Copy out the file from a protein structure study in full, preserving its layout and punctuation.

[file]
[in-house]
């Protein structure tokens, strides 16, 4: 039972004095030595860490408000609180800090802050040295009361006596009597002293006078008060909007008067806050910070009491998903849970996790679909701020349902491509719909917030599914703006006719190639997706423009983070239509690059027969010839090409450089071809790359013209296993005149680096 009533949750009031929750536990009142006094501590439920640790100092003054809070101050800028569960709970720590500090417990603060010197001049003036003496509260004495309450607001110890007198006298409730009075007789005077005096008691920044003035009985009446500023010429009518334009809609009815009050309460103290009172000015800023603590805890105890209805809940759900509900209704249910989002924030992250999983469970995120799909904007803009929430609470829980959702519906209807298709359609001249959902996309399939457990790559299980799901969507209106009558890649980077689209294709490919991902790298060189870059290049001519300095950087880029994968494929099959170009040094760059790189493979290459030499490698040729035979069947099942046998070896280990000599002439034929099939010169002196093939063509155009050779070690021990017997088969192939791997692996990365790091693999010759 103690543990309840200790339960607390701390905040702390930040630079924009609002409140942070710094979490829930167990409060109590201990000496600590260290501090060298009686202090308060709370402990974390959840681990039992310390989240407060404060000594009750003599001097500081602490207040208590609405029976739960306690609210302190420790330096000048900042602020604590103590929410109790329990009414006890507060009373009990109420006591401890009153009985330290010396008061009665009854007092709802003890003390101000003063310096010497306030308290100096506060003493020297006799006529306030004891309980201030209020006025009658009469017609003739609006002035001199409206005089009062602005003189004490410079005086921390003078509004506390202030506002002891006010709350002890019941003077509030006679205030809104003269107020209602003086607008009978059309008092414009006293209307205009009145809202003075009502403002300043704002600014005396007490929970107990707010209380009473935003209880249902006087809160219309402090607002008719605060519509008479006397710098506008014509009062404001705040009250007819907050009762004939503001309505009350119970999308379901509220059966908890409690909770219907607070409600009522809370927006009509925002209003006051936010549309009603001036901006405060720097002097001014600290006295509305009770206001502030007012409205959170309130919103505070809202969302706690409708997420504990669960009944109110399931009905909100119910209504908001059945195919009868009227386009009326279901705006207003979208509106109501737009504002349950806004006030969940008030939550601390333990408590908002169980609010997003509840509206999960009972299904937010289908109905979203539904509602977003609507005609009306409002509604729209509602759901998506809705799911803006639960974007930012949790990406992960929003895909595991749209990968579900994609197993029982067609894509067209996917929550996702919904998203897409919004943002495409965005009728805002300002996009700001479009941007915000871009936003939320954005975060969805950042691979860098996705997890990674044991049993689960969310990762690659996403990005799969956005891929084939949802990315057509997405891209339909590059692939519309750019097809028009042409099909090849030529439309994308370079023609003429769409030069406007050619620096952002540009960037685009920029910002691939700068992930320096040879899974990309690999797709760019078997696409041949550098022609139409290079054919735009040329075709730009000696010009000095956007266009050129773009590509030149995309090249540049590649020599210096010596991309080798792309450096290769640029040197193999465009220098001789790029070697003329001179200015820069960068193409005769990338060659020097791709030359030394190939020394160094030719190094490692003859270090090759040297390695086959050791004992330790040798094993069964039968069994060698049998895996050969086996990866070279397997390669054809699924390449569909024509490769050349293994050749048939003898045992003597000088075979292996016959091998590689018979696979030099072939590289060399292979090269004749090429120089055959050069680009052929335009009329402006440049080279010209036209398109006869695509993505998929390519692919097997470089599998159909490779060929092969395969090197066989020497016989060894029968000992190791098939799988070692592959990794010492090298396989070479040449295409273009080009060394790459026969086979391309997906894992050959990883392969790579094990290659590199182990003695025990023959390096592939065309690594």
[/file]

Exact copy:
[in-house]
């Protein structure tokens, strides 16, 4: 039972004095030595860490408000609180800090802050040295009361006596009597002293006078008060909007008067806050910070009491998903849970996790679909701020349902491509719909917030599914703006006719190639997706423009983070239509690059027969010839090409450089071809790359013209296993005149680096 009533949750009031929750536990009142006094501590439920640790100092003054809070101050800028569960709970720590500090417990603060010197001049003036003496509260004495309450607001110890007198006298409730009075007789005077005096008691920044003035009985009446500023010429009518334009809609009815009050309460103290009172000015800023603590805890105890209805809940759900509900209704249910989002924030992250999983469970995120799909904007803009929430609470829980959702519906209807298709359609001249959902996309399939457990790559299980799901969507209106009558890649980077689209294709490919991902790298060189870059290049001519300095950087880029994968494929099959170009040094760059790189493979290459030499490698040729035979069947099942046998070896280990000599002439034929099939010169002196093939063509155009050779070690021990017997088969192939791997692996990365790091693999010759 103690543990309840200790339960607390701390905040702390930040630079924009609002409140942070710094979490829930167990409060109590201990000496600590260290501090060298009686202090308060709370402990974390959840681990039992310390989240407060404060000594009750003599001097500081602490207040208590609405029976739960306690609210302190420790330096000048900042602020604590103590929410109790329990009414006890507060009373009990109420006591401890009153009985330290010396008061009665009854007092709802003890003390101000003063310096010497306030308290100096506060003493020297006799006529306030004891309980201030209020006025009658009469017609003739609006002035001199409206005089009062602005003189004490410079005086921390003078509004506390202030506002002891006010709350002890019941003077509030006679205030809104003269107020209602003086607008009978059309008092414009006293209307205009009145809202003075009502403002300043704002600014005396007490929970107990707010209380009473935003209880249902006087809160219309402090607002008719605060519509008479006397710098506008014509009062404001705040009250007819907050009762004939503001309505009350119970999308379901509220059966908890409690909770219907607070409600009522809370927006009509925002209003006051936010549309009603001036901006405060720097002097001014600290006295509305009770206001502030007012409205959170309130919103505070809202969302706690409708997420504990669960009944109110399931009905909100119910209504908001059945195919009868009227386009009326279901705006207003979208509106109501737009504002349950806004006030969940008030939550601390333990408590908002169980609010997003509840509206999960009972299904937010289908109905979203539904509602977003609507005609009306409002509604729209509602759901998506809705799911803006639960974007930012949790990406992960929003895909595991749209990968579900994609197993029982067609894509067209996917929550996702919904998203897409919004943002495409965005009728805002300002996009700001479009941007915000871009936003939320954005975060969805950042691979860098996705997890990674044991049993689960969310990762690659996403990005799969956005891929084939949802990315057509997405891209339909590059692939519309750019097809028009042409099909090849030529439309994308370079023609003429769409030069406007050619620096952002540009960037685009920029910002691939700068992930320096040879899974990309690999797709760019078997696409041949550098022609139409290079054919735009040329075709730009000696010009000095956007266009050129773009590509030149995309090249540049590649020599210096010596991309080798792309450096290769640029040197193999465009220098001789790029070697003329001179200015820069960068193409005769990338060659020097791709030359030394190939020394160094030719190094490692003859270090090759040297390695086959050791004992330790040798094993069964039968069994060698049998895996050969086996990866070279397997390669054809699924390449569909024509490769050349293994050749048939003898045992003597000088075979292996016959091998590689018979696979030099072939590289060399292979090269004749090429120089055959050069680009052929335009009329402006440049080279010209036209398109006869695509993505998929390519692919097997470089599998159909490779060929092969395969090197066989020497016989060894029968000992190791098939799988070692592959990794010492090298396989070479040449295409273009080009060394790459026969086979391309997906894992050959990883392969790579094990290659590199182990003695025990023959390096592939065309690594």